IPS panels are available under many different brand names and marketing labels including PLS (Samsung), AH-IPS (LG Display) and AHVA (AU Optronics), but essentially these are all still a variation of an IPS panel. IPS monitors tend to be more frequently available in larger size categories, such as 28in to 40in, and with the unique ultrawide 21:9 aspect ratio in addition to conventional 16:9 and 16:10 offerings.
The target audience of IPS panels tends to be high-end consumers and professionals who are more appreciative of image quality and viewing angles for varied usage scenarios and are the ideal choice for a graphics workstation.
IPS and TN panels differ markedly in terms of viewing angles, refresh rates, responsiveness and colour depth. VA-type panels were developed as an attempt to find a middle ground, meaning a panel with a balance of characteristics of IPS and TN technologies.
The VA-type panel is usually sorted into two main categories - Multi-Domain Vertical Alignment (MVA) and Patterned Vertical Alignment (PVA), although the two are broadly similar and PVA has declined in popularity as display manufacturers have turned more towards IPS. VA-type panels are the least common display type on the market.
VA-type panels have wider viewing angles than TN-type panels, though they do exhibit some off-centre colour and contrast shifts, something IPS panels do not generally have. VA panels are also unique in that the VA technology allows for drastically higher contrast ratios than IPS or TN equivalents: 3000 to 5000:1 is commonplace. Colour depth is typically 8-bit, making VA panels more accurate and vibrant than TN equivalents and quite similar to IPS.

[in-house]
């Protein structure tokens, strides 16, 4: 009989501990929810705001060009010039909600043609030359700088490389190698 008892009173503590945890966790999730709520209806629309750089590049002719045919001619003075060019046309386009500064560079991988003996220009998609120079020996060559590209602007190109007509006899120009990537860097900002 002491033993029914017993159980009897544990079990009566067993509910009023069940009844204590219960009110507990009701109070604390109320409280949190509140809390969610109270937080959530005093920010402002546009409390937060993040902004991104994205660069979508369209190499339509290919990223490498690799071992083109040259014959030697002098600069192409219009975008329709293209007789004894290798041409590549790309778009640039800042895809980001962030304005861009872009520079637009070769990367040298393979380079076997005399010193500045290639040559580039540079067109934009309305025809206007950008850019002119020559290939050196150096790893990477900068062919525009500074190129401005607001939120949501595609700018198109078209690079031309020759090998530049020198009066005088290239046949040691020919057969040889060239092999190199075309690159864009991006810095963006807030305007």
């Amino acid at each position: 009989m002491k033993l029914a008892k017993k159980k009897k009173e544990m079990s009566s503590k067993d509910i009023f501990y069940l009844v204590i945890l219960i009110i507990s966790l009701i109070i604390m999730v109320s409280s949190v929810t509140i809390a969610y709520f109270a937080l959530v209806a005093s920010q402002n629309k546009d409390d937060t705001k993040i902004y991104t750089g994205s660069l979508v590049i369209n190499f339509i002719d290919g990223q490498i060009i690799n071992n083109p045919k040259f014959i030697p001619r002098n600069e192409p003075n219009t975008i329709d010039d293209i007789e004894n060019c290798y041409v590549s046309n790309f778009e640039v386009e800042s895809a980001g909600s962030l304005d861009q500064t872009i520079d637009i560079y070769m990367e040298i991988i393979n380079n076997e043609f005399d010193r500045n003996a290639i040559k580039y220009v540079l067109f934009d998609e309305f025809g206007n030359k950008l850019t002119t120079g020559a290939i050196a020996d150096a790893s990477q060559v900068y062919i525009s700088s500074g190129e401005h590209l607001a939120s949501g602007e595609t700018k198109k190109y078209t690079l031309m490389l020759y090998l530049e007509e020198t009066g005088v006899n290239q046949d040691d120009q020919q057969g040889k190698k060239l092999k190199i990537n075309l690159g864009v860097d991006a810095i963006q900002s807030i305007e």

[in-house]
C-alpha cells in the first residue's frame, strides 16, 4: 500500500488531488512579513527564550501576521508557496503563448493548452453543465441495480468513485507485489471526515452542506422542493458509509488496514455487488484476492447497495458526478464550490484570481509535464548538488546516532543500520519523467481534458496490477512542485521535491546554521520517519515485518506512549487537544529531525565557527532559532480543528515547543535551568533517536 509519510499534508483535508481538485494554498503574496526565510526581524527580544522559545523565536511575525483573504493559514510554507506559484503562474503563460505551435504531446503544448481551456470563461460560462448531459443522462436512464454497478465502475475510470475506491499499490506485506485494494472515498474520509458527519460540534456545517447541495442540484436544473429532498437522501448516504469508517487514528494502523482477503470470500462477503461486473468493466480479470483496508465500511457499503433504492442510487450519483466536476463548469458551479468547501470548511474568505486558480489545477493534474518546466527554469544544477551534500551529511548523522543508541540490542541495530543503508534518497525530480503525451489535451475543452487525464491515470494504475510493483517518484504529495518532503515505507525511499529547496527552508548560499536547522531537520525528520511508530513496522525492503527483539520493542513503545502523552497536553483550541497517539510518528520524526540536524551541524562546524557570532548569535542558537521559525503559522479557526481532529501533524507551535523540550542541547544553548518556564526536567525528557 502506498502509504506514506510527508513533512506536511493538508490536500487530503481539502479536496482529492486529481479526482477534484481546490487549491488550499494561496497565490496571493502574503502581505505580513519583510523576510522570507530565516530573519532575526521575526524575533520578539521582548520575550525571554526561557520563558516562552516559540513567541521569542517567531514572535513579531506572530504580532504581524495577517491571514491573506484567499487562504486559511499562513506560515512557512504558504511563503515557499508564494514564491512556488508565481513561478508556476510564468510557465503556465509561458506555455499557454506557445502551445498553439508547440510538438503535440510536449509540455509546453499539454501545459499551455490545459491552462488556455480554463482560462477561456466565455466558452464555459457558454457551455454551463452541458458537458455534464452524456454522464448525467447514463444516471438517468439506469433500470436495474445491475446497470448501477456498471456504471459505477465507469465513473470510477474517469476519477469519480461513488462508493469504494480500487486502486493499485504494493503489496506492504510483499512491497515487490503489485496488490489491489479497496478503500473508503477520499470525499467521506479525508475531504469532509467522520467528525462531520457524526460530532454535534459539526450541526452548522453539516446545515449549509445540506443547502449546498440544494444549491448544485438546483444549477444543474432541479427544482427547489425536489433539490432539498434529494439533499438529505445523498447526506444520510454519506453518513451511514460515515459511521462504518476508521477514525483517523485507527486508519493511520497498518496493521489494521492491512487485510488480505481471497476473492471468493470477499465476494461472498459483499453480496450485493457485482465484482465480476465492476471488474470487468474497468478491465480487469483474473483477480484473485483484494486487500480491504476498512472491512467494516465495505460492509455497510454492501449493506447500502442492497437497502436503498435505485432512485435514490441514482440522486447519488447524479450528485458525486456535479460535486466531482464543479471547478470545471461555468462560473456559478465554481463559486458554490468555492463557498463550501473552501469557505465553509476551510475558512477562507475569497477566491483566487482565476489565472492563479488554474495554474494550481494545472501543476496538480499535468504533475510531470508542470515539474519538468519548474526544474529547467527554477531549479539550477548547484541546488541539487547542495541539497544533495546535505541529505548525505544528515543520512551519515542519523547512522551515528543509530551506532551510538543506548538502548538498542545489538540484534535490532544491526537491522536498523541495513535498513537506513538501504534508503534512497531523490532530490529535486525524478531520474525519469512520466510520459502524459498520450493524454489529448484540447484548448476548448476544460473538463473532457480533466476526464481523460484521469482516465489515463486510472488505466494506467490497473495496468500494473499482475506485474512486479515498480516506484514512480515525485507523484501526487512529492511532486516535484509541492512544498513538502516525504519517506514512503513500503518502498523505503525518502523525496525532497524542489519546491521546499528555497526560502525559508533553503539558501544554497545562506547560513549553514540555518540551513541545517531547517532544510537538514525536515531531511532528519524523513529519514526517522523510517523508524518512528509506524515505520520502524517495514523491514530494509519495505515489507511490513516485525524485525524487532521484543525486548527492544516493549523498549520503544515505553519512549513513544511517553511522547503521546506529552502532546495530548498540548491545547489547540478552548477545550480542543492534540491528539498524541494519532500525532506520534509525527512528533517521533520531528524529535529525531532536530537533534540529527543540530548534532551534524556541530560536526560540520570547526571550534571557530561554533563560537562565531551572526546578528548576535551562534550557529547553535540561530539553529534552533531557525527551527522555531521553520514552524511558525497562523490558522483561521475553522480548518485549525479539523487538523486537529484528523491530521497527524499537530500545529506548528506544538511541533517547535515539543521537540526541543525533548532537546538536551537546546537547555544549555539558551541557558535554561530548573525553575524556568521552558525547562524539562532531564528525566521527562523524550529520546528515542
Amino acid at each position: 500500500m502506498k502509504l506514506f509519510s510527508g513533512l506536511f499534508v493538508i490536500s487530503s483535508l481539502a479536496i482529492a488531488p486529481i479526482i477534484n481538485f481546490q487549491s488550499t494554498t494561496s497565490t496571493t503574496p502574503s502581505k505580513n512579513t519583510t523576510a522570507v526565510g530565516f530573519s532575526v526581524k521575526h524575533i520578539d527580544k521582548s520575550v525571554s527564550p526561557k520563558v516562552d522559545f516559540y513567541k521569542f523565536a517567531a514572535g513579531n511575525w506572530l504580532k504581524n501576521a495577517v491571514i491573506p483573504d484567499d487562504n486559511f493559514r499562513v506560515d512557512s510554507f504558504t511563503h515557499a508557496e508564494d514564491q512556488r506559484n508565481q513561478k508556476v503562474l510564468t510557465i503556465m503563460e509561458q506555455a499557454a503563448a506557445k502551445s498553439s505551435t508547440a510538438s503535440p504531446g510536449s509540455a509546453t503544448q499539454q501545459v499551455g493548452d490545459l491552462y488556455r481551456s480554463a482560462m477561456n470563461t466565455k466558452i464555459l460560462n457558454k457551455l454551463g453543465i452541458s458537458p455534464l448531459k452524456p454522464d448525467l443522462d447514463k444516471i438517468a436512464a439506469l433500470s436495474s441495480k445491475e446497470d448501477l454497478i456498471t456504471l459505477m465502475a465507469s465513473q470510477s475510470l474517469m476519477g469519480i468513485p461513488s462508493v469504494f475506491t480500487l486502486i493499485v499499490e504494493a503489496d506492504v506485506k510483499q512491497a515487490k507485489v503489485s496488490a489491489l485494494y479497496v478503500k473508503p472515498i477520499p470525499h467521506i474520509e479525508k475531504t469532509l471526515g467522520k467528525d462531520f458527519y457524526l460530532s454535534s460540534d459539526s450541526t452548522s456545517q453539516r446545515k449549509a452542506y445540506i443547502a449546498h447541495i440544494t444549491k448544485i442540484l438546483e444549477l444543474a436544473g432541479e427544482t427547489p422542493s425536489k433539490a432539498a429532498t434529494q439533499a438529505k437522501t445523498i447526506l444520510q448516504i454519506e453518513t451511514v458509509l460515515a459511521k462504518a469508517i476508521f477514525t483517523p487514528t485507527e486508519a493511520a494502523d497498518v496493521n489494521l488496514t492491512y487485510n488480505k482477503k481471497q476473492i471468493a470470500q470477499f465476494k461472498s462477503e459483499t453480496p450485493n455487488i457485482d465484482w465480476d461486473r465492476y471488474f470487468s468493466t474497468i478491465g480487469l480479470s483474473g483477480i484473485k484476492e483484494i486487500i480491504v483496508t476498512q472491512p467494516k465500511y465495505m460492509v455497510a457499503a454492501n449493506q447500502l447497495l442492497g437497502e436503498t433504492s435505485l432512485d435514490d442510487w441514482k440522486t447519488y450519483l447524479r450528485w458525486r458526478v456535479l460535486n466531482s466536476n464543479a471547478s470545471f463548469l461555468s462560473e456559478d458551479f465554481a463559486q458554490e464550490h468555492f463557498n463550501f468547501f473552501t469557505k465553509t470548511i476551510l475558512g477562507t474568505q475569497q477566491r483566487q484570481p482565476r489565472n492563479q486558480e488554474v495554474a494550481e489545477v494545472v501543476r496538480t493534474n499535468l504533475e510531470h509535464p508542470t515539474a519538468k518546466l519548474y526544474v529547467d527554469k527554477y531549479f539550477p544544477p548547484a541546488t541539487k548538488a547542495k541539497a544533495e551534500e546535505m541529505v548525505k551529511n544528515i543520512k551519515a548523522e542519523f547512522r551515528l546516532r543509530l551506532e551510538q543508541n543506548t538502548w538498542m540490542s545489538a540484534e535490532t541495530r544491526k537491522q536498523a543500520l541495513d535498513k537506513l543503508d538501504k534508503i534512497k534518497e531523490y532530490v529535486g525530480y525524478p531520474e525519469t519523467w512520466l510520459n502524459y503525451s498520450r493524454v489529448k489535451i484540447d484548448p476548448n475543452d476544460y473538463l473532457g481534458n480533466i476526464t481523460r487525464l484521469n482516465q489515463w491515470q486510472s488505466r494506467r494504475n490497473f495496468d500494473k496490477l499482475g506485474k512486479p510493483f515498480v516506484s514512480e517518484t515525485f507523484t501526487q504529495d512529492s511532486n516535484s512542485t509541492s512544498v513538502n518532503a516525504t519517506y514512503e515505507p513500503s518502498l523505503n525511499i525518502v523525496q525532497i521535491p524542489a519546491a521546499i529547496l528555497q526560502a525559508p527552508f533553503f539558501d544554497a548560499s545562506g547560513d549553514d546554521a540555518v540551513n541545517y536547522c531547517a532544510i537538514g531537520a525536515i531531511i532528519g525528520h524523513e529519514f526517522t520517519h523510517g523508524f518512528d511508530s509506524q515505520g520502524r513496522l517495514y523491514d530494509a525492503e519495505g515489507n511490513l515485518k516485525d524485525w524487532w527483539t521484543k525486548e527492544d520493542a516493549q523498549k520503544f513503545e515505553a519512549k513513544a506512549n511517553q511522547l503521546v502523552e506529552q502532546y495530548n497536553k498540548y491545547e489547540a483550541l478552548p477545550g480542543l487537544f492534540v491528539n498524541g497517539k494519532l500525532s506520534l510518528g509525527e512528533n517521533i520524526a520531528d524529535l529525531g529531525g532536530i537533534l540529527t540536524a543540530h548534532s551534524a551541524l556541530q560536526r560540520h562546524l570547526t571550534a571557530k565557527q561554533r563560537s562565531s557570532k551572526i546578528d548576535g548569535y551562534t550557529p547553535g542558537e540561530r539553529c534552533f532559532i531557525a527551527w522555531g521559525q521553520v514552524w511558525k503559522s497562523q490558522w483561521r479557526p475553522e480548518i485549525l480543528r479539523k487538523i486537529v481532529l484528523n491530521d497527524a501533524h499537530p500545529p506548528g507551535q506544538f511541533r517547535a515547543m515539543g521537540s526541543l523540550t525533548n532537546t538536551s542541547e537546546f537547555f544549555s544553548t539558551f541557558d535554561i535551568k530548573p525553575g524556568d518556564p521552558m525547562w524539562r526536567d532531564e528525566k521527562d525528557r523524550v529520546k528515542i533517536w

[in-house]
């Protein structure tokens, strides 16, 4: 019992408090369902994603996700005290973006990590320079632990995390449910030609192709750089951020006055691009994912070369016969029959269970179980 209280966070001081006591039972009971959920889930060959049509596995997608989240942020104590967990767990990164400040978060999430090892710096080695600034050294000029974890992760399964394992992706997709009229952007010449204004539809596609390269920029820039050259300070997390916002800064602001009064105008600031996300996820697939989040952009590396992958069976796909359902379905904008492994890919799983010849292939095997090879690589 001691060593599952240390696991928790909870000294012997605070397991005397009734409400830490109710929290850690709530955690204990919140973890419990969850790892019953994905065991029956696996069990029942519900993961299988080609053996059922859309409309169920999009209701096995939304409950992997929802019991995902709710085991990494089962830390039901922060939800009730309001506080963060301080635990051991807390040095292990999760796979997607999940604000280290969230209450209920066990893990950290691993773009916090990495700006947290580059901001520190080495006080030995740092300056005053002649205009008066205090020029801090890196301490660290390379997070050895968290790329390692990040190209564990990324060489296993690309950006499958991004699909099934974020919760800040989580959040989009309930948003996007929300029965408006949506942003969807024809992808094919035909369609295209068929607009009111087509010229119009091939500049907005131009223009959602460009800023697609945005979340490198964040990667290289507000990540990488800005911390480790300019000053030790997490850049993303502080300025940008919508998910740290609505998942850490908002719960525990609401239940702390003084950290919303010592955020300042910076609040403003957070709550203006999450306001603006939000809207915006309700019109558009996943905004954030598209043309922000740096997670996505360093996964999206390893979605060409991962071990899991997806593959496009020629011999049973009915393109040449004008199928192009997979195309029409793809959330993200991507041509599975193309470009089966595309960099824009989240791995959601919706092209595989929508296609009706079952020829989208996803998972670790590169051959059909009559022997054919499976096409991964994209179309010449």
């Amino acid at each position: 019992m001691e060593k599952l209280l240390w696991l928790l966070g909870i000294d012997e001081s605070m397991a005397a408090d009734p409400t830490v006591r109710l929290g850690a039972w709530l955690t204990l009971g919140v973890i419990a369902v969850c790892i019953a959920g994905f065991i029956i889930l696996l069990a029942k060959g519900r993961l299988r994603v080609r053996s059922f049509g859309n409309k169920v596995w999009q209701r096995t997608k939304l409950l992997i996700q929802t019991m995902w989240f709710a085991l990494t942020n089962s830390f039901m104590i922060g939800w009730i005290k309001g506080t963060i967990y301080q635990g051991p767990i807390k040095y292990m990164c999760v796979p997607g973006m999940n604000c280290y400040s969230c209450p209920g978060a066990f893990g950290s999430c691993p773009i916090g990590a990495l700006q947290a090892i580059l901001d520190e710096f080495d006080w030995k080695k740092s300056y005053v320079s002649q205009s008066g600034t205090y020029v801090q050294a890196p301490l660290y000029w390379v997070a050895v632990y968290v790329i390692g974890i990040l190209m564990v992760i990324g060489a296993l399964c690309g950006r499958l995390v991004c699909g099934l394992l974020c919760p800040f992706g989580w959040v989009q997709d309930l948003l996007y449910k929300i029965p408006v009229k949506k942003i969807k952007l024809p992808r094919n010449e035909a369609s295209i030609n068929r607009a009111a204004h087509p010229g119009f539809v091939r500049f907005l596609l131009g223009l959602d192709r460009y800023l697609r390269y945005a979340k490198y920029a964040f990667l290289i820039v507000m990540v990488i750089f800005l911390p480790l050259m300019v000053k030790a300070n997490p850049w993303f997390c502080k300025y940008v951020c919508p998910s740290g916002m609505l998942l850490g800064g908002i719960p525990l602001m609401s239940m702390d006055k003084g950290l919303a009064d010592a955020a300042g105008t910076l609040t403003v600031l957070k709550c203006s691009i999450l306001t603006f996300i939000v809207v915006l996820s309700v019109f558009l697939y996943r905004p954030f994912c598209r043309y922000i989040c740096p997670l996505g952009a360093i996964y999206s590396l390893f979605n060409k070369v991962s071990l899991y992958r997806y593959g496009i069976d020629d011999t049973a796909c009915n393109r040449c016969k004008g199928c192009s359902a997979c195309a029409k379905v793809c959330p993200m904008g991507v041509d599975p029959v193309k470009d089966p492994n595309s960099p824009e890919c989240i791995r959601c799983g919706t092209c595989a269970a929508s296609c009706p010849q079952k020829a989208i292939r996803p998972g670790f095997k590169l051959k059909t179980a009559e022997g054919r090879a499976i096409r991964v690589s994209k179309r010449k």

While there are some monitors able to deliver refresh rates up to 120Hz, most VA-type panels have similar refresh rates to IPS counterparts. Similarly, with regards to response times the VA-type panel is closer to IPS, if not a little slower.
Scan Pro Graphics workstations support multiple monitors, as research from companies such as Microsoft have shown that adding more monitors to your PC can increase productivity by as much as 50%. Another study by the University of Utah showed that adding a second monitor boosts productivity by between 18% and 25%.
Productivity is increased because you can move the toolbars onto the extra screens, giving you more screen real estate on the primary display to view the model you are working. In addition you can view more than one document or application at a time, allowing you to compare products and data more easily and giving you better insights into trends.